Re "Sheriffs don't get to pick laws they will enforce" (Editorials, Aug. 25): As the former sheriff of Marin County, I read your editorial with a deep sense of professional interest. There are more than 3,000 elected county sheriffs in the United States. I found it distasteful that the headline of this editorial made it look like all 3,000 were in concert with the views expressed by a very small minority.
You are correct that every sheriff in independently elected and is accountable to both his or her constituents and the Constitution of the United States that we swore to uphold and defend. Sheriffs do enjoy a bully pulpit, but it must be used judiciously for and in the interest of their county and their country.
A sheriff, like the U.S. attorney general, doesnt write the laws but is sworn to uphold them fairly and equitably across the board for all people regardless of personal beliefs. When any elected official takes a stand, he or she should do it with thoughtfulness and extreme care. A sheriff, like all elected officials, knows that unfair or apparently unjust laws should be corrected by the system that created them. Our state and national legislative bodies are the appropriate route to correct any and all inequities of law.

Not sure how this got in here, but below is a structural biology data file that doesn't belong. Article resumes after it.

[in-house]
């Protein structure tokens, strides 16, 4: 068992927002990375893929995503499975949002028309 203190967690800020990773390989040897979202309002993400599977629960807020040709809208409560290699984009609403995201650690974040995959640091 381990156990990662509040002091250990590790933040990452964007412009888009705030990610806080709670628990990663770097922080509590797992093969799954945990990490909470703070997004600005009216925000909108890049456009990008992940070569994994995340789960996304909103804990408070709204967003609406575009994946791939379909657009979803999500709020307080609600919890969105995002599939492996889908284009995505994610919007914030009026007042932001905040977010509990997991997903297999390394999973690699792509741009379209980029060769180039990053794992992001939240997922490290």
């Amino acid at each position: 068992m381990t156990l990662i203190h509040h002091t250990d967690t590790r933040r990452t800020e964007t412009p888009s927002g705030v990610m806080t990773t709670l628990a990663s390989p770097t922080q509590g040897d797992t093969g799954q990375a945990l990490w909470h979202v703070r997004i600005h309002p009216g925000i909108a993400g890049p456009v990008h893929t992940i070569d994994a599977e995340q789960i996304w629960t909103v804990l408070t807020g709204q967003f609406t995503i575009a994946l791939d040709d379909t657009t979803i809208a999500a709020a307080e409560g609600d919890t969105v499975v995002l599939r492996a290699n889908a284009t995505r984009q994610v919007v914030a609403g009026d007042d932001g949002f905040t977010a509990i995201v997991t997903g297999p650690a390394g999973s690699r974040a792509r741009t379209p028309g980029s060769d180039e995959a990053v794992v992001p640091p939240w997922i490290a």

I agree with your opinion that sheriffs should not show disdain for duly adopted legislation, and find the actions the small group you identified professionally disappointing. Please be careful to not include all 3,000 elected sheriffs when you take exception to the actions or position of a very small minority. -- G. Albert Howenstein Jr., Elk Grove